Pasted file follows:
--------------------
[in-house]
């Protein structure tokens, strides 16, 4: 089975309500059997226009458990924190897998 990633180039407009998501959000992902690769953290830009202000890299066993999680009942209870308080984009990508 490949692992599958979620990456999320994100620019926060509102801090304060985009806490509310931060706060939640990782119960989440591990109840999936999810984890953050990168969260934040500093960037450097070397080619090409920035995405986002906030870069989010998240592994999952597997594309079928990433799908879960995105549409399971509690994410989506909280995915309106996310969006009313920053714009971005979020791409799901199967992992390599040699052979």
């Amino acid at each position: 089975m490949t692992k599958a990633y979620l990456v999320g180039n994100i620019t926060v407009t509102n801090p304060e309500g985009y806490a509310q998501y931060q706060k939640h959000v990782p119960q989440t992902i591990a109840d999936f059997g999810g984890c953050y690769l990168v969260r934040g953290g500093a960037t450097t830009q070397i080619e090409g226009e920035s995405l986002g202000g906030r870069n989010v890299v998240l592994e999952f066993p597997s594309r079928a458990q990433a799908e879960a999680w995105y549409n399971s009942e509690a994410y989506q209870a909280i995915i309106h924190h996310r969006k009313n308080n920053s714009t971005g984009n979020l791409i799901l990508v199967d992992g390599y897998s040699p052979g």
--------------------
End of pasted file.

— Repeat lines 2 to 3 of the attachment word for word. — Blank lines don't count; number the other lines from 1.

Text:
């Protein structure tokens, strides 16, 4: 089975309500059997226009458990924190897998 990633180039407009998501959000992902690769953290830009202000890299066993999680009942209870308080984009990508 490949692992599958979620990456999320994100620019926060509102801090304060985009806490509310931060706060939640990782119960989440591990109840999936999810984890953050990168969260934040500093960037450097070397080619090409920035995405986002906030870069989010998240592994999952597997594309079928990433799908879960995105549409399971509690994410989506909280995915309106996310969006009313920053714009971005979020791409799901199967992992390599040699052979």
């Amino acid at each position: 089975m490949t692992k599958a990633y979620l990456v999320g180039n994100i620019t926060v407009t509102n801090p304060e309500g985009y806490a509310q998501y931060q706060k939640h959000v990782p119960q989440t992902i591990a109840d999936f059997g999810g984890c953050y690769l990168v969260r934040g953290g500093a960037t450097t830009q070397i080619e090409g226009e920035s995405l986002g202000g906030r870069n989010v890299v998240l592994e999952f066993p597997s594309r079928a458990q990433a799908e879960a999680w995105y549409n399971s009942e509690a994410y989506q209870a909280i995915i309106h924190h996310r969006k009313n308080n920053s714009t971005g984009n979020l791409i799901l990508v199967d992992g390599y897998s040699p052979g």